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Moves, money, mental health: Military families share challenges in nationwide survey

Photo by Airman 1st Class Jacob Thompson / 341st Missile Wing Public Affairs

Blue Star Families, a national nonprofit dedicated to supporting military families, released the findings of its 2021 Military Family Lifestyle Survey Wednesday. It incorporates responses from more than 8,000 individuals worldwide and explores the challenges associated with service.

“One of the things that we've noticed coming out of COVID into this year is that it's time for us to really get back to basics: physical and mental health, economic security, food insecurity, housing insecurity,” said Blue Star Families CEO Kathy-Roth Douquet. “A lot of it is this broken lifestyle of moving over and over again.”

The survey covered a broad range of issues: rising costs associated with relocation, continued spouse unemployment trends, financial insecurity, mental health concerns in children and perceived discrimination. Many respondents shared anecdotes about resilience.

“Many of them talked about their mental health, their stress, having to ‘chin up’ and keep going,” said Kim Hunt, a researcher with Blue Star Families.

She said respondents needed more community support overall, especially those who were deployed on remote assignments.

“They're far away from friends, family, other military families, because they're in a remote area. Access to health care, access to mental health care, and being able to speak to other people who are having the same challenges that they're having… That's missing.”

According to the survey data, the top five challenges families cited were time with children and family, frequency and difficulties of relocation, operational tempo (daily workload, deployment load, and training load), time away, and feeling that the military does not support families whose service member works long hours with an unpredictable schedule.

Families reported that military moves can bring long military housing waitlists, unaffordable civilian housing markets and expensive rental costs, which can further add to their financial burden. Many military spouses are under- or unemployed due to high child care costs — or because they struggle to remain in the workforce in light of frequent moves.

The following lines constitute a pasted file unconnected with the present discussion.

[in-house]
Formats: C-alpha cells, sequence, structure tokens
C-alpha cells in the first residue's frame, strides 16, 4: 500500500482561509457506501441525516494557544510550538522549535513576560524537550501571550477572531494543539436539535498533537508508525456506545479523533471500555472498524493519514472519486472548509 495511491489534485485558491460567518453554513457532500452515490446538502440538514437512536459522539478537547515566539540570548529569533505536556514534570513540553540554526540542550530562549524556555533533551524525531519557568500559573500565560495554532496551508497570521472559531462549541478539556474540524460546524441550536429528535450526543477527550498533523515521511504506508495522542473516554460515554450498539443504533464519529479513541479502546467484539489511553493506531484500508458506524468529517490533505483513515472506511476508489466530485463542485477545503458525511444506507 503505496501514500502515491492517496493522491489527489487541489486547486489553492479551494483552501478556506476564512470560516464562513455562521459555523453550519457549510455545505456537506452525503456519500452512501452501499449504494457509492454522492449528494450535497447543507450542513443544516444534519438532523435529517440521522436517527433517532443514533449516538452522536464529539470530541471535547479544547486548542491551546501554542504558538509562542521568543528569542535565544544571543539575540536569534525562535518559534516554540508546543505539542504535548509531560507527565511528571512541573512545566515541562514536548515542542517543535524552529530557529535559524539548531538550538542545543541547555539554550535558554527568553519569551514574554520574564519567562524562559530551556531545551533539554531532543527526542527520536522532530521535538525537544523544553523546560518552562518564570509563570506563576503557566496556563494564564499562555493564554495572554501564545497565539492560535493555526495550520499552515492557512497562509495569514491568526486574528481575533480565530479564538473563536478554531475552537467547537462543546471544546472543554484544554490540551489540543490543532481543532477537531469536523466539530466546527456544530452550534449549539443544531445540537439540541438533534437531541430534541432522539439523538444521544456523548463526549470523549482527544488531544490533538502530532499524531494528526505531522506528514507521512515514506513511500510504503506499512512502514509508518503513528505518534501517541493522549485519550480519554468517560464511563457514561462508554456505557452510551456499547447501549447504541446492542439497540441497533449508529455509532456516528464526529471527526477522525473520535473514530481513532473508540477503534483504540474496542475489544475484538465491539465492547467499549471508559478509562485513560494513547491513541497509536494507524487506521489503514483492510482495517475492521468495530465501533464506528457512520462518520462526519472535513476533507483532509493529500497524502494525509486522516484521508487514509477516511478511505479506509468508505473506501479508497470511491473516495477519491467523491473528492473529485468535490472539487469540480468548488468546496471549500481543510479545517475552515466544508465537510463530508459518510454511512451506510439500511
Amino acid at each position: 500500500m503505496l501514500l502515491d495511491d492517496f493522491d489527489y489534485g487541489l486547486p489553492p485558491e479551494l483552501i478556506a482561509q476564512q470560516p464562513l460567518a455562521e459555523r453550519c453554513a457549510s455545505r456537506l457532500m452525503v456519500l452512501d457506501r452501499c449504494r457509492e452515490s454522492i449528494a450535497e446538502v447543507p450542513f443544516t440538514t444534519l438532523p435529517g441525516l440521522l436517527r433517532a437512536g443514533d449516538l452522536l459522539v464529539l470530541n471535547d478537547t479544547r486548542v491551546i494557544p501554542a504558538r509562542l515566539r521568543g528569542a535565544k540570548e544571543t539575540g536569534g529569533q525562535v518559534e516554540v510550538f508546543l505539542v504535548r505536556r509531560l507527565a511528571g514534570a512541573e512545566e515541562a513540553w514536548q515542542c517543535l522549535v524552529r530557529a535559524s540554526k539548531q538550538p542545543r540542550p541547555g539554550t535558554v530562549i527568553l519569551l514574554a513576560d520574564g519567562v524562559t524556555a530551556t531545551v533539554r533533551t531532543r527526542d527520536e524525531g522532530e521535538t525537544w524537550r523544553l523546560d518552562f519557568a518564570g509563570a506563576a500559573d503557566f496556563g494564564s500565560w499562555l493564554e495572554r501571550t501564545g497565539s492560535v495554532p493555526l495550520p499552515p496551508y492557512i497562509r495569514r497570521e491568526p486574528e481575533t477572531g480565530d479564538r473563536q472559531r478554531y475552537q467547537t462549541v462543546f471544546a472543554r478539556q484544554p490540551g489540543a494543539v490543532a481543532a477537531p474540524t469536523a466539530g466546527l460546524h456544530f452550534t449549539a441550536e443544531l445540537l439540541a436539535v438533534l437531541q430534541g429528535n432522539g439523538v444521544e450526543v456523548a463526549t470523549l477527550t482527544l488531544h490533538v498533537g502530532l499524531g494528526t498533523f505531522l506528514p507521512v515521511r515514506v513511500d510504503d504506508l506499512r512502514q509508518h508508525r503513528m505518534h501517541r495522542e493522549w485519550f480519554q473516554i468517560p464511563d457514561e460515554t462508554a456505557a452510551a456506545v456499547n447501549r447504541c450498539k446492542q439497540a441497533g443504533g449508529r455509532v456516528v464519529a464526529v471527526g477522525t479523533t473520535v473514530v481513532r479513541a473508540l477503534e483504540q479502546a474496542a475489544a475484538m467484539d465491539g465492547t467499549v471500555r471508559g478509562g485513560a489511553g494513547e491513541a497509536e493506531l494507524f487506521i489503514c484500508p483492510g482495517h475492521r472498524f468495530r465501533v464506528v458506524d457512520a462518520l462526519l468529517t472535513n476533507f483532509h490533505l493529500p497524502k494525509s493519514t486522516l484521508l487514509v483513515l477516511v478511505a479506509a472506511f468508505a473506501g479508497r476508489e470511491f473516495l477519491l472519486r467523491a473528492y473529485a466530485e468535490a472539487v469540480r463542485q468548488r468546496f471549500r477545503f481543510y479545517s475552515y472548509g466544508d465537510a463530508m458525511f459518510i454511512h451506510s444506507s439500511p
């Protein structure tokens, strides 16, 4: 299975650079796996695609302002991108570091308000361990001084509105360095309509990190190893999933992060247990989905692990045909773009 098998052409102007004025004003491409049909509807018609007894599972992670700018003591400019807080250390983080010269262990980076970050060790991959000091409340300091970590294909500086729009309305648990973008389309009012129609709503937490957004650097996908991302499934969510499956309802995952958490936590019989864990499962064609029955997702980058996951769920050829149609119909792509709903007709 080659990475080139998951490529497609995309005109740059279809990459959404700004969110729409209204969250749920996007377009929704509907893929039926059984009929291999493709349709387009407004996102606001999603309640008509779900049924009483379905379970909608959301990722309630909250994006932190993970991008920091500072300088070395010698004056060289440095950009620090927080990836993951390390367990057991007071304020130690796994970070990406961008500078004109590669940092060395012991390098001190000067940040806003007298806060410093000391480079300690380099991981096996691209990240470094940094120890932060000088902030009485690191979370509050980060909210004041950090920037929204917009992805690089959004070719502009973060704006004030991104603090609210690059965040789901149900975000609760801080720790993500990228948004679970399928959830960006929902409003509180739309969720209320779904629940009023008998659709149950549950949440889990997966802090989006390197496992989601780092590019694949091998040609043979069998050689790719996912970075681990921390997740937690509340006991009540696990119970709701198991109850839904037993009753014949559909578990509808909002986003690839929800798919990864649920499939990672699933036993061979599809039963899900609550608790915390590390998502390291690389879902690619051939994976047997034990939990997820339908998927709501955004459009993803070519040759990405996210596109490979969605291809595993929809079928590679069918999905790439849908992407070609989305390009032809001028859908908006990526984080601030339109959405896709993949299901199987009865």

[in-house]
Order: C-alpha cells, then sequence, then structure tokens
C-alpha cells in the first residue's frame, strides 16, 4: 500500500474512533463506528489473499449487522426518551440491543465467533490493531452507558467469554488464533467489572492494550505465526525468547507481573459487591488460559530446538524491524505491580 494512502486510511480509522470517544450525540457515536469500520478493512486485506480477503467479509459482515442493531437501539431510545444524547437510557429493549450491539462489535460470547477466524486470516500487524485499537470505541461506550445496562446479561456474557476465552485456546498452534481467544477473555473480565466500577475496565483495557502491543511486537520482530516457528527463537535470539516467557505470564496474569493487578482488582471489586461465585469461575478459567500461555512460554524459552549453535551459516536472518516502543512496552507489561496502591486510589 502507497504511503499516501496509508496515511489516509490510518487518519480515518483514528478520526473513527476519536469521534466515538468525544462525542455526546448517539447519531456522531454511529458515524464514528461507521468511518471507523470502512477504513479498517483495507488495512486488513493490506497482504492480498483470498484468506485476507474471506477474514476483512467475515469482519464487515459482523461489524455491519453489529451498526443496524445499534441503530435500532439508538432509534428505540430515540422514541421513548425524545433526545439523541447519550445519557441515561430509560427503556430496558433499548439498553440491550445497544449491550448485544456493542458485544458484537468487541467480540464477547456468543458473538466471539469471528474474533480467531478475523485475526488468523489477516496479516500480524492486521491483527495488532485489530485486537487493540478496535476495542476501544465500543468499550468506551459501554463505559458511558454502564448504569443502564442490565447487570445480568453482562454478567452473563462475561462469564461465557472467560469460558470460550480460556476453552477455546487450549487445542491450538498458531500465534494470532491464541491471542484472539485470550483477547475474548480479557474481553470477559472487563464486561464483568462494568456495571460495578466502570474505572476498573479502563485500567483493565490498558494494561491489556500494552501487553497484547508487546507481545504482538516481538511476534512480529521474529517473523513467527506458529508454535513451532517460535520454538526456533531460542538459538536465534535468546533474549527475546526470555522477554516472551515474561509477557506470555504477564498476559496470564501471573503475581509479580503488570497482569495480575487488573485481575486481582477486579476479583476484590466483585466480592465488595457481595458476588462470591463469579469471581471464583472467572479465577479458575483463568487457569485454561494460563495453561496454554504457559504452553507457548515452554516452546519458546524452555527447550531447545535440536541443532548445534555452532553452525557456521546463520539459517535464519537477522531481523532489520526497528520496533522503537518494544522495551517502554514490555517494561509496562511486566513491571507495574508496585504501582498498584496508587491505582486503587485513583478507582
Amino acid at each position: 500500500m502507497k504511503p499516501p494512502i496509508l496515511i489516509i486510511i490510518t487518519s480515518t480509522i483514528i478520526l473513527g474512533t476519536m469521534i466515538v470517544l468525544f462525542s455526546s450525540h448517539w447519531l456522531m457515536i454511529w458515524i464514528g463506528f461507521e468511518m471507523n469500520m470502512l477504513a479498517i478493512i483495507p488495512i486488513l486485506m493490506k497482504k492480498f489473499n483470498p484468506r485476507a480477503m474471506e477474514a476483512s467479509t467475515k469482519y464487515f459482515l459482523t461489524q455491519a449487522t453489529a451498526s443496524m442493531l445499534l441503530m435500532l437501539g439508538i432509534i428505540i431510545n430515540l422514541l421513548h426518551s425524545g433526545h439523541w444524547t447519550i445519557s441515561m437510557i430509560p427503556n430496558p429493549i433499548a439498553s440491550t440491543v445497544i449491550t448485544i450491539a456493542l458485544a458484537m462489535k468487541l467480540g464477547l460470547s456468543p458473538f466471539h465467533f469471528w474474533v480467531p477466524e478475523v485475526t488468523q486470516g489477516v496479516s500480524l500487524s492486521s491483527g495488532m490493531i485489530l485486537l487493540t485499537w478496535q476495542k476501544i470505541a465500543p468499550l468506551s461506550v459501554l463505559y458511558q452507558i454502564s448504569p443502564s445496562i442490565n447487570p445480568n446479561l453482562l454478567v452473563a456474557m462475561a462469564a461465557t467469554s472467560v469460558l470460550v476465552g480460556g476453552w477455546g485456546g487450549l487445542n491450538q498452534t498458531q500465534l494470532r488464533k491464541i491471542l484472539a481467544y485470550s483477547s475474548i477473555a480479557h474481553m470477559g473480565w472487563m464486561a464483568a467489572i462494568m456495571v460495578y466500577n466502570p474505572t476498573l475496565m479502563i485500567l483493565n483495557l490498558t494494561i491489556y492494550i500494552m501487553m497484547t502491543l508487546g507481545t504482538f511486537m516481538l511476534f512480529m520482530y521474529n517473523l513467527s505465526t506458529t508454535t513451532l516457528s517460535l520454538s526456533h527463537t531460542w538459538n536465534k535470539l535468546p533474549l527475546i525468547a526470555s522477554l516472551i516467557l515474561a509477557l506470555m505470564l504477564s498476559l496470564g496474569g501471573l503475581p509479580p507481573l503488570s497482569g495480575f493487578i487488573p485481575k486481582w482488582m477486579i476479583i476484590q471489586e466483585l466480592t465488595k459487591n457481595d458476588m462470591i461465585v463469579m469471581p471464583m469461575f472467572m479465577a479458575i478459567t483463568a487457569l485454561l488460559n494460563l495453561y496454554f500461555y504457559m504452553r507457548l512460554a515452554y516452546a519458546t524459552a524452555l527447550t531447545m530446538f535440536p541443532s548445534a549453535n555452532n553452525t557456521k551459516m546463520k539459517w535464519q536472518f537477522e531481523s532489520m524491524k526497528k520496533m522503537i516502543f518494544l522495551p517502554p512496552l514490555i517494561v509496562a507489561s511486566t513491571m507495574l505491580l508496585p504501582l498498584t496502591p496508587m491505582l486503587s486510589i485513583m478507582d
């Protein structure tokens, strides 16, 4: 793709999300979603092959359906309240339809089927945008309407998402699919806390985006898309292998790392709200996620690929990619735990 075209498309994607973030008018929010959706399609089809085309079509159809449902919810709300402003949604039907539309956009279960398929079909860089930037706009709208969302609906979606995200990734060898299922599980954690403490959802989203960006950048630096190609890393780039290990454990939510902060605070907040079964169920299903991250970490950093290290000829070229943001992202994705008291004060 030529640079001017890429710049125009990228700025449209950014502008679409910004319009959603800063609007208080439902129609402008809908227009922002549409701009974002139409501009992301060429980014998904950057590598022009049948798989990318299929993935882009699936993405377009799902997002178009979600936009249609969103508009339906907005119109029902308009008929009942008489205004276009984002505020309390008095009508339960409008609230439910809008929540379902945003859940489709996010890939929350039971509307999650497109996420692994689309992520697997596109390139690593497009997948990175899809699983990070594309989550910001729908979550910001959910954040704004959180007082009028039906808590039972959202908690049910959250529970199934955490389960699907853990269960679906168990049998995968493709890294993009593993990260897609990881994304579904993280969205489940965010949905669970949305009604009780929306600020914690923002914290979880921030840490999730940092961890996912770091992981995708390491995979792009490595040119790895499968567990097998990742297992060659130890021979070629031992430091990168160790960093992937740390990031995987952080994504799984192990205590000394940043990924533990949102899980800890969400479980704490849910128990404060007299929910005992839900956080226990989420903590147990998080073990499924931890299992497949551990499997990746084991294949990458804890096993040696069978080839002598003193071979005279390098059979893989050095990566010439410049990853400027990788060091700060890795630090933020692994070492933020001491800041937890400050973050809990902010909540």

The military lifestyle also extends its influence to children and family-building. More than four in 10 active-duty family respondents reported that military service created challenges to having children, specifically the desired number and/or spacing of their children.

Among those active-duty service members who did have children, most reported that their children’s mental health was “good” or “excellent.” But 43% of members rated at least one child’s mental health as “fair,” “poor” or “very poor.” Concerns about a mental health diagnosis preventing future service led many parents not to seek mental health care for their children, even though they wanted to.

Blue Star Families is calling on all national leaders, philanthropic organizations and civilian communities to recognize these challenges and step up to help.

“Across the multitude of issues facing military families, one theme remains clear: that a stronger and healthier military means a better future for our country,” CEO Kathy Roth-Duquet added.

Copyright 2022 Texas Public Radio. To see more, visit Texas Public Radio.

Carson graduated from the University of Southern Florida in 2011 with a B.A. in English and International Studies, and earned a Master's degree in Journalism from New York University in 2017. Prior to coming to San Antonio, she worked as a reporter for the WMNF 88.5 FM Evening News in 2008. Since then, she's written for Ms. Magazine, Chronogram, Souciant, and Bedford+Bowery, among others. Carson has also done audio work for the podcasts Death, Sex & Money (WNYC) and Memory Motel (Listening Booth Media).